The company, which has about 70 local employees and another 80 at sites Huntington Beach and San Jose, California, has been test-firing its proprietary rocket technology and building out the test site as it works towards its next suborbital flight in May and a planned first orbital flight in August.
During a tour last week, the test site was a beehive of activity with landscapers shaping and moving dirt, test technicians working on an engine on a massive test stand and another crew working on new test stands.
The company has performed numerous tests of its patented rocket engine, which uses special 3-D printed fuel injectors, on a horizontal test stand while it builds a larger, vertical stand on the site and lays plans for another.
Also on-site is one of two portable “transporter-erector-launchers” Vector has built to quickly set up and launch rockets.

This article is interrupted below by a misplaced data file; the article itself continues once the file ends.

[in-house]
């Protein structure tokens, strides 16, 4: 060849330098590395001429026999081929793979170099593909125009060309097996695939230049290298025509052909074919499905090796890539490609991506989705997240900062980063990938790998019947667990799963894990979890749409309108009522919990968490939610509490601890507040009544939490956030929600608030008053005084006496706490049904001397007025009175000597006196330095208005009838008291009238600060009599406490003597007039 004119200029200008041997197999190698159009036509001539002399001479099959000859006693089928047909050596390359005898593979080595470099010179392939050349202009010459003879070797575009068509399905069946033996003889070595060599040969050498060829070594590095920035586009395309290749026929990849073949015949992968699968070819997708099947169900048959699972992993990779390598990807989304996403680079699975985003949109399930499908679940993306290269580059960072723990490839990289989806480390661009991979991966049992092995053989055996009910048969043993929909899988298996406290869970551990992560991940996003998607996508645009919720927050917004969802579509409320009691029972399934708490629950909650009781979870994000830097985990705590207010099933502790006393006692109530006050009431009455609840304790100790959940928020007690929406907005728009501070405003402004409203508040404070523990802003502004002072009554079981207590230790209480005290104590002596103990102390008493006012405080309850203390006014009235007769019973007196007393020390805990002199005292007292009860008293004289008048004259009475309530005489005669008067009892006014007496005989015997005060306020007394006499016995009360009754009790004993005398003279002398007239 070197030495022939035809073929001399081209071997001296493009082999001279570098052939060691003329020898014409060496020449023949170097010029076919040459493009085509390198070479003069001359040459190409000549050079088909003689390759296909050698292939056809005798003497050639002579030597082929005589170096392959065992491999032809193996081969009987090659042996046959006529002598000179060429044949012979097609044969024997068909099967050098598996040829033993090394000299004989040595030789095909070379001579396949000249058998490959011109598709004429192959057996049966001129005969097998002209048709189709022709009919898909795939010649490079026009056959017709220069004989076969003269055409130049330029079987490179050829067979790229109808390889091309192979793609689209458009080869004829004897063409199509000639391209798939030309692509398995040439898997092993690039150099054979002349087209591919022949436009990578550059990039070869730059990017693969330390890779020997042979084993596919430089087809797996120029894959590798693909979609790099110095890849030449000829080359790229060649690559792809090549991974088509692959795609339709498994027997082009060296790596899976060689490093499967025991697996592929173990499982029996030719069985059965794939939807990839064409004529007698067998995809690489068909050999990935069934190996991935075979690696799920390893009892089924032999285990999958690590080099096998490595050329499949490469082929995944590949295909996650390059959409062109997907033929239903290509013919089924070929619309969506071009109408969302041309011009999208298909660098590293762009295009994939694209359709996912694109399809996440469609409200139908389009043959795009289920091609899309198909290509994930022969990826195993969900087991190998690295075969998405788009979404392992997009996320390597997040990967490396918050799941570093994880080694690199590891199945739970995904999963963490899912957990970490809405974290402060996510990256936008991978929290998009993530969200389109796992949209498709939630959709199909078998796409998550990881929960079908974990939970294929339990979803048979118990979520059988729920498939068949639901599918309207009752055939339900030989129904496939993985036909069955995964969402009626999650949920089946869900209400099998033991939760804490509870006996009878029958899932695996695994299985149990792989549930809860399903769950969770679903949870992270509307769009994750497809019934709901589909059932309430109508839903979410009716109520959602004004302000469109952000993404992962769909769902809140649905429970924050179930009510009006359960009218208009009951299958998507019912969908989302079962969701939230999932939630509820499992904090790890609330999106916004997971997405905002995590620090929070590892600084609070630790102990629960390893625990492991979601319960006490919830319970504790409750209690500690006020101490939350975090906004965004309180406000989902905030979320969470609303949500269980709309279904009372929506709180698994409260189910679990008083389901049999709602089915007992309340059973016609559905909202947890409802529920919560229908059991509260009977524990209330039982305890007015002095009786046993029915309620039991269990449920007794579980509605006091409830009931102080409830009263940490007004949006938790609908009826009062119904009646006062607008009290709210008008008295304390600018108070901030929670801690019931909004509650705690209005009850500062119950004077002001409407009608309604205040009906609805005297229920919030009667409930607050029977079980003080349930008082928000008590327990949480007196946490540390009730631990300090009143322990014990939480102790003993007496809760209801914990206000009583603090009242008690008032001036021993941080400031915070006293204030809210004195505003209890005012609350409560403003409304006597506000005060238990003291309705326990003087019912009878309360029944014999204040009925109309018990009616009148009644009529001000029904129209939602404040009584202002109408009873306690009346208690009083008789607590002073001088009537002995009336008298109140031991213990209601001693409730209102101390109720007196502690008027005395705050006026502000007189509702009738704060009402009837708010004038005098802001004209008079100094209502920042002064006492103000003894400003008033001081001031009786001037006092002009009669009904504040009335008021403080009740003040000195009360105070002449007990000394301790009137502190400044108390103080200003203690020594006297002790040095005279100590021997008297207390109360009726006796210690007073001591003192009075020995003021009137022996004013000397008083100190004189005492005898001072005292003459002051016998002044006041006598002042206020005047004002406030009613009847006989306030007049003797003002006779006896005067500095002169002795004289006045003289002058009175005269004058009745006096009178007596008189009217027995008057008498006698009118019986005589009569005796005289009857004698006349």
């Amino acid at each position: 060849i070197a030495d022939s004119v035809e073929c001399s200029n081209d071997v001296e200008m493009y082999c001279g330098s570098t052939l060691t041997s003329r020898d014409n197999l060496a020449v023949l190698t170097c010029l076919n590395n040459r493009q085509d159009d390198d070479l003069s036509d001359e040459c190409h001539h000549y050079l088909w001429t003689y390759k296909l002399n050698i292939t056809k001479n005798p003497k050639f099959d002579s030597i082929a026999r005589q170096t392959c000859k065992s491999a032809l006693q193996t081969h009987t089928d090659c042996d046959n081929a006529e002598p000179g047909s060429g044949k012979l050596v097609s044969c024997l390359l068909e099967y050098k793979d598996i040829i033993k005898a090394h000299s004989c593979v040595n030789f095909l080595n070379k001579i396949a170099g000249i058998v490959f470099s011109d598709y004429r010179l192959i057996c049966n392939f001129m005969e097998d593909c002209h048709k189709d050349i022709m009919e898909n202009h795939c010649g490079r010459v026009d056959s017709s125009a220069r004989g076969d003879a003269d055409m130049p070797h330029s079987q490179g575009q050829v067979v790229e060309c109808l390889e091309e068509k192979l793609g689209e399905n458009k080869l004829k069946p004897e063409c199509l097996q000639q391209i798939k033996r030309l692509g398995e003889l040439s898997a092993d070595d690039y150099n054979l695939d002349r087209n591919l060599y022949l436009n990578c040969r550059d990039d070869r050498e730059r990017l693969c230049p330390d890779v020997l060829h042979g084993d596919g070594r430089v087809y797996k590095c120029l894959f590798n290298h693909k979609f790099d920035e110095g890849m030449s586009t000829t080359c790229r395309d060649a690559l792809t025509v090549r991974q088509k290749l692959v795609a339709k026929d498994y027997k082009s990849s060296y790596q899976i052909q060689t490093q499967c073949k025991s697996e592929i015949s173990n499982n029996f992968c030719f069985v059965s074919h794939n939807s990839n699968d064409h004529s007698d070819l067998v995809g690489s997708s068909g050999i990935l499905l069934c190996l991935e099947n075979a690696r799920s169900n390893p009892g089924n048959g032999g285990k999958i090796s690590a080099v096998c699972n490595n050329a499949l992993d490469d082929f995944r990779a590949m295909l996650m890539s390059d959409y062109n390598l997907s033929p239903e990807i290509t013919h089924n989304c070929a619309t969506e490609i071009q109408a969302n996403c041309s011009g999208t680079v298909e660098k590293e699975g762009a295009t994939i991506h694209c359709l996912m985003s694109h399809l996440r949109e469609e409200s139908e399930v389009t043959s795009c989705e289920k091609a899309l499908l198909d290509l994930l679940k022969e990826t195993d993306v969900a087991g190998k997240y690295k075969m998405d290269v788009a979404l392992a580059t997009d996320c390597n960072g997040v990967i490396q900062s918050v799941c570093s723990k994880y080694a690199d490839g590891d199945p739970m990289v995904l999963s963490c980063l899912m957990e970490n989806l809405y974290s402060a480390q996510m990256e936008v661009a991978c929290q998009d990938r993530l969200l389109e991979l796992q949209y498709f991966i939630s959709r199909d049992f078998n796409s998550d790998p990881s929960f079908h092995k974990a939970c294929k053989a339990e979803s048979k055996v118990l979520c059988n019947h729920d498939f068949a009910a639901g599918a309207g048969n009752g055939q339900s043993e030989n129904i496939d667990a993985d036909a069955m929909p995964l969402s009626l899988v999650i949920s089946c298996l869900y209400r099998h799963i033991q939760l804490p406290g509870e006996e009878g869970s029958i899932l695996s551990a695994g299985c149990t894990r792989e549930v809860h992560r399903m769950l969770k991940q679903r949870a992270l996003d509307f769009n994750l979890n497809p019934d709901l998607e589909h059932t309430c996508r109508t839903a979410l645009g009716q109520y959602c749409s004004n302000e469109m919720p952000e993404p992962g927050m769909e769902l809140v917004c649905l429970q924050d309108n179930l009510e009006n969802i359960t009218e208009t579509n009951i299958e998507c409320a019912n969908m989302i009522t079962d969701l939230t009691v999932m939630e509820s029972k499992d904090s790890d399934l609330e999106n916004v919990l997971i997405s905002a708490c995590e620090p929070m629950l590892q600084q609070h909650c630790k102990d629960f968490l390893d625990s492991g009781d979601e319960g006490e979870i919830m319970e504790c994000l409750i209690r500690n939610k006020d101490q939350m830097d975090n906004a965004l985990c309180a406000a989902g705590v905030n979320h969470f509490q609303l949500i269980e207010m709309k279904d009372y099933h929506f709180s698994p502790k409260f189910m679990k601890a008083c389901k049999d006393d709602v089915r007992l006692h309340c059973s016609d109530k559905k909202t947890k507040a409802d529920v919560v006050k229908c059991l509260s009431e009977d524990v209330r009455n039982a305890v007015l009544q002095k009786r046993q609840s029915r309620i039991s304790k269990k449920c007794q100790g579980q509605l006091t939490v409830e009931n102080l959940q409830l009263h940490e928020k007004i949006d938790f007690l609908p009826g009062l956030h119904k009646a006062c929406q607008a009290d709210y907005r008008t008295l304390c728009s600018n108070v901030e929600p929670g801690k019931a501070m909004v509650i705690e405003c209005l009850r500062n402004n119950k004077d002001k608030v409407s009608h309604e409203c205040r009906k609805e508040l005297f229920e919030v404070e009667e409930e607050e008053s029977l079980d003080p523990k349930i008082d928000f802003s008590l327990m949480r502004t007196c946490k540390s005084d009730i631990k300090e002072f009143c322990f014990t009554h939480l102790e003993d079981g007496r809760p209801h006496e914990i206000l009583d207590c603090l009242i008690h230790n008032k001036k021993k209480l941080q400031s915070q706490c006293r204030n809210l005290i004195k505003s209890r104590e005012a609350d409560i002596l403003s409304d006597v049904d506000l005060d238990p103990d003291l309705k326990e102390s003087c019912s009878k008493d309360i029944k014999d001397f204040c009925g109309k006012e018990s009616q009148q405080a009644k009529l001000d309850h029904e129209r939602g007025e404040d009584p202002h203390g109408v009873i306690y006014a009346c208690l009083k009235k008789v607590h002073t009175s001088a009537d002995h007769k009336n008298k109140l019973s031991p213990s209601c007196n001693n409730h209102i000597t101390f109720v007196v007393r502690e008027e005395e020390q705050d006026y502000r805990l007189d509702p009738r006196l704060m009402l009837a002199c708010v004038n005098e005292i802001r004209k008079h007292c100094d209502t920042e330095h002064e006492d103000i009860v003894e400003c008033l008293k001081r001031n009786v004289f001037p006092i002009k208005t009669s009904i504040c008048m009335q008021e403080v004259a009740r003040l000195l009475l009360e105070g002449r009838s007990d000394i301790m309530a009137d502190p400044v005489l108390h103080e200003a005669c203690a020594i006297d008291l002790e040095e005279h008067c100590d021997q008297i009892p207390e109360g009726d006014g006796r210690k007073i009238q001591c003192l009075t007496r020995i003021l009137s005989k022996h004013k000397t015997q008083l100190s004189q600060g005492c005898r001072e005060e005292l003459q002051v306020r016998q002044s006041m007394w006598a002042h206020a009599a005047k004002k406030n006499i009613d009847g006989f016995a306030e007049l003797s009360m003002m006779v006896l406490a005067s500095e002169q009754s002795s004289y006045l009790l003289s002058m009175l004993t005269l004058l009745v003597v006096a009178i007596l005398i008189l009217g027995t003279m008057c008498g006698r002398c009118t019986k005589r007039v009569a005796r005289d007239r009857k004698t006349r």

Working at the horizontal test rig, Vector propulsion lead Michael Novratil has some news for Cantrell.
“Remember when we said we were going to try and break the engine? We broke the engine,” said Novratil, a space-tech veteran who worked for SpaceX, Virgin Orbit after a long career with McDonnell-Douglas’ Delta rocket program.
Later, he showed Cantrell an engine component that failed during the test, which was intended to force the failure to guide engineering improvements.
Cantrell was thrilled.
“If you’re not blowing stuff up, you’re not making progress,” he said.
Though the rocket business can be dangerous, the airpark is mostly surrounded by empty desert, with the nearest residential cluster more than two miles away in Red Rock.
Vector’s activities pose no danger to the public, Cantrell said.
Tests are conducted on special heat-proof concrete pads, and water deluge systems are designed to cool the tremendous amount of heat put off by the rocket engines.